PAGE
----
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Experimental displays from the 1950s at Finmar showroom

Valeria Carullo

Fishpond in the basement, chairs walking up the wall: How Finmar’s showroom wowed the post-war British public on the hunt for Scaninavian imports

Finmar showroom of Scandinavian design.
Finmar showroom of Scandinavian design. Credit: RIBA Collections

Finmar showroom
London, 1954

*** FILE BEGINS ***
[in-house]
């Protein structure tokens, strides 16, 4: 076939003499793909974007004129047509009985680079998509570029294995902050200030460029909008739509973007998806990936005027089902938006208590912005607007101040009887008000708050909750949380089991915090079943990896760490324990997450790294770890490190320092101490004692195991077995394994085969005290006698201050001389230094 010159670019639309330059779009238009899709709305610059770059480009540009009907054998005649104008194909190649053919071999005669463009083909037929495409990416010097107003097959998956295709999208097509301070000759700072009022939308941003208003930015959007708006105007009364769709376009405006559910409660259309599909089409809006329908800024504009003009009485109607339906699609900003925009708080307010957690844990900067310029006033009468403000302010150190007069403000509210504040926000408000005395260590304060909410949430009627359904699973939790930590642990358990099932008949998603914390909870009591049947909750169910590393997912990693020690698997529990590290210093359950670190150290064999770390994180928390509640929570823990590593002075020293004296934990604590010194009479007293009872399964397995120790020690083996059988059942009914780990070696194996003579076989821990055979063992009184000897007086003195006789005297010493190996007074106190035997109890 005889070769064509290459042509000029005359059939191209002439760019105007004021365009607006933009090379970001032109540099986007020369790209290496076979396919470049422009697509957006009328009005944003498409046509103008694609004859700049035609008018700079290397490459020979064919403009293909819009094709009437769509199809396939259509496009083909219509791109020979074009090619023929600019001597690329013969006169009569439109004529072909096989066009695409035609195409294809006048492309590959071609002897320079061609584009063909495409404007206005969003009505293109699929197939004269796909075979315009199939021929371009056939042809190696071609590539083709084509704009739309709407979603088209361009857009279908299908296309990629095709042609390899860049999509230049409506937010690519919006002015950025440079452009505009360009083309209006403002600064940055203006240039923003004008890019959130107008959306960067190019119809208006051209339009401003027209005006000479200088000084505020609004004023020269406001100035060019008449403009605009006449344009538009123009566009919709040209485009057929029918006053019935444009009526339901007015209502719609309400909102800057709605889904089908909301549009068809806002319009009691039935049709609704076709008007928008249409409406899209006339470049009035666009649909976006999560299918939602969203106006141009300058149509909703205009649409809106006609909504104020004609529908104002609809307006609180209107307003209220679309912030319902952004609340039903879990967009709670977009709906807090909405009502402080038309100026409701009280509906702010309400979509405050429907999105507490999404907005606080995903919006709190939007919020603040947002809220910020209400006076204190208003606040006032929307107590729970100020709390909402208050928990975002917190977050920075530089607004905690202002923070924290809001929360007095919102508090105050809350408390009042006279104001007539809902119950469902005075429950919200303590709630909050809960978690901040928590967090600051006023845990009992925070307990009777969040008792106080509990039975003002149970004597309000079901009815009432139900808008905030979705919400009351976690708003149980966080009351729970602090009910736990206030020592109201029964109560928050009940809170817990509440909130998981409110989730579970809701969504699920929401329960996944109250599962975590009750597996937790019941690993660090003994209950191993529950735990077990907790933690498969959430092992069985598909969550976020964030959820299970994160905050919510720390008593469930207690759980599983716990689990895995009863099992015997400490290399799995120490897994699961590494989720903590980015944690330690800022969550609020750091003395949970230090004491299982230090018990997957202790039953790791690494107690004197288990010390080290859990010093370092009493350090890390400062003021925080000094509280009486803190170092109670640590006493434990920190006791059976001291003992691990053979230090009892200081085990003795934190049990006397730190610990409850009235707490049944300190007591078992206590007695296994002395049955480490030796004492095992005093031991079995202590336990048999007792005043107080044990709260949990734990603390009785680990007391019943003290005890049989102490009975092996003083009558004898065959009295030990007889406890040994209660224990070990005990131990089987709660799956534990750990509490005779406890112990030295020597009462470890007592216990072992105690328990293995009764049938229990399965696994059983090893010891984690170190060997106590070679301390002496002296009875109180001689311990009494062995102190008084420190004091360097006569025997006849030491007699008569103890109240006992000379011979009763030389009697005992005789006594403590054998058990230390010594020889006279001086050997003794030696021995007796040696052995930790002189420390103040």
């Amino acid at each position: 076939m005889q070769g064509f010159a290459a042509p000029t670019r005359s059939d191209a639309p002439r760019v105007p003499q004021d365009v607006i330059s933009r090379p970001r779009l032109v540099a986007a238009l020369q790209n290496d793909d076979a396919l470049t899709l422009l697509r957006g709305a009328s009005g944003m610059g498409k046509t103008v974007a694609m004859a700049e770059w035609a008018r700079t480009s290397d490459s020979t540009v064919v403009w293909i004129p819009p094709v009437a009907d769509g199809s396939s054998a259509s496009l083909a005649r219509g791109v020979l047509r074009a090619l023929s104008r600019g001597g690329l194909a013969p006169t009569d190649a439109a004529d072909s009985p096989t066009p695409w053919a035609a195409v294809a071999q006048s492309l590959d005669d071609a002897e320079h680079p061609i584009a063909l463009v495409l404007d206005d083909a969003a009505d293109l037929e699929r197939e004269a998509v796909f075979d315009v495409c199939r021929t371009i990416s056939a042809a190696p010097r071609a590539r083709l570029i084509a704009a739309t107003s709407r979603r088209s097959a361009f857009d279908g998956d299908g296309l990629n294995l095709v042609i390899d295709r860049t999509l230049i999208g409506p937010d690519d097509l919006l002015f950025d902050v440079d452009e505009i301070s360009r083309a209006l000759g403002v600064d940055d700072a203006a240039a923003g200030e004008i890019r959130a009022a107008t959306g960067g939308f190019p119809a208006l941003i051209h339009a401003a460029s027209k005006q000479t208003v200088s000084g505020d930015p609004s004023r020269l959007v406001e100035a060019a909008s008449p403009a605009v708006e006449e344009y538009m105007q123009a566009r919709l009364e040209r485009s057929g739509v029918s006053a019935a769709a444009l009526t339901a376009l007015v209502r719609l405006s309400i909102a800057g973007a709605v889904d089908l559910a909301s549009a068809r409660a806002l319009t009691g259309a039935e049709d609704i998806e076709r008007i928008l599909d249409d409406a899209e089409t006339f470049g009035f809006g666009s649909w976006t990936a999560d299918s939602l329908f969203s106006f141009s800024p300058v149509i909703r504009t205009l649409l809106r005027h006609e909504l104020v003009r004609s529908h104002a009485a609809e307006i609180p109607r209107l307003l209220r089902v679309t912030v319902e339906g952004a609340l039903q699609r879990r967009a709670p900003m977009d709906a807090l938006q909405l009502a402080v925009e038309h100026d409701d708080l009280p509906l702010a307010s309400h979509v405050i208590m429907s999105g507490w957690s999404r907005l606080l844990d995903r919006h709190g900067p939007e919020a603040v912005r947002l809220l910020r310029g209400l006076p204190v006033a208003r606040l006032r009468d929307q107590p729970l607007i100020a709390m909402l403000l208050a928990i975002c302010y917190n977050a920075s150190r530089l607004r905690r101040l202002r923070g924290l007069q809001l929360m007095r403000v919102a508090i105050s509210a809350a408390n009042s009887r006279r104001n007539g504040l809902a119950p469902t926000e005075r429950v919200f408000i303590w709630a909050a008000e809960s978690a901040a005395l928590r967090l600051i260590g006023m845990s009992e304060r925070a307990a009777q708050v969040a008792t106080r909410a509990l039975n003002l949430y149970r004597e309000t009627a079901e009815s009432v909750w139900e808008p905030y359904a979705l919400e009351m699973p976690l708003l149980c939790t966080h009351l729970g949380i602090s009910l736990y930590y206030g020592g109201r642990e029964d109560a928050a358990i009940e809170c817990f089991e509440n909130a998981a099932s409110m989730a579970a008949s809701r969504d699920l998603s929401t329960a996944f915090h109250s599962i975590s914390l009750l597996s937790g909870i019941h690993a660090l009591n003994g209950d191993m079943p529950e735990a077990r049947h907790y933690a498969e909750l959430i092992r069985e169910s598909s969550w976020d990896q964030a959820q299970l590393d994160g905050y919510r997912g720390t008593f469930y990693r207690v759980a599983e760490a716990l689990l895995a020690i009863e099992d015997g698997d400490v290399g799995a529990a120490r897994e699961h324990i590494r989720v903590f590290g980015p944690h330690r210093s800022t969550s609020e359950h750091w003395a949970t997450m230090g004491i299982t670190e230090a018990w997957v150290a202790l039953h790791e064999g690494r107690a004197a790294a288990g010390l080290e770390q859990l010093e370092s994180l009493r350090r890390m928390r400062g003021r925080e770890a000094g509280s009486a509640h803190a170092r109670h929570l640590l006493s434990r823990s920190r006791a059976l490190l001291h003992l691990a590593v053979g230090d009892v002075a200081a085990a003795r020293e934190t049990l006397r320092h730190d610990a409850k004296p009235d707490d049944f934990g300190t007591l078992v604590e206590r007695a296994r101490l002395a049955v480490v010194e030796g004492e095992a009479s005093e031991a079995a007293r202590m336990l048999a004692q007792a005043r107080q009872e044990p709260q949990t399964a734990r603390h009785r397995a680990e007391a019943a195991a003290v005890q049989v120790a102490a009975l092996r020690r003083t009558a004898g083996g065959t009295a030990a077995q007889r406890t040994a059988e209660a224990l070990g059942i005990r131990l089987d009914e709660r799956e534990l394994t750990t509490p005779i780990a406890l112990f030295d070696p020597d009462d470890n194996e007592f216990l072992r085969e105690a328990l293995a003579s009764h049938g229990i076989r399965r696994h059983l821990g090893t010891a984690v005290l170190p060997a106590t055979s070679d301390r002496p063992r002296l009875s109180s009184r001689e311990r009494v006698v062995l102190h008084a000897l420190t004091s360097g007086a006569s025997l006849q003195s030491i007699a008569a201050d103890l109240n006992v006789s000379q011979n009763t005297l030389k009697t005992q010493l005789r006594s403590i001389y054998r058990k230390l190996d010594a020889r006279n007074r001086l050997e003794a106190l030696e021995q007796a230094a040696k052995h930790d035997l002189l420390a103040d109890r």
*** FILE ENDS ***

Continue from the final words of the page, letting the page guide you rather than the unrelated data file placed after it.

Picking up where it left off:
Although founded in 1934, wholesale firm Finmar’s heyday was post-war, when Britain’s general public became increasingly interested in Scandinavian design. The business was created by architecture critic Philip Morton Shand to import Alvar Aalto’s plywood furniture from Finland; but from 1949, with new director Paul Ernst Stemann at its helm, it shifted focus to Denmark and soon became one of the main importers of Scandinavian goods to the UK. By 1954 it was selling furniture to Liberty and Heals, and had commissioned James Cubitt and Partners to design its first large showroom in London. The site was a tall and narrow former textile warehouse, arranged over several floors; the architect converted it with minimal changes to the existing structure, but at the same time introduced experimental ways to display the showroom’s content – the new fittings were described by Architectural Design as ‘elegant and concise’. The basement floor, seen in this photograph, featured an illuminated fishpond and was visually connected to the ground floor by a vertical display of chairs suspended from the wall.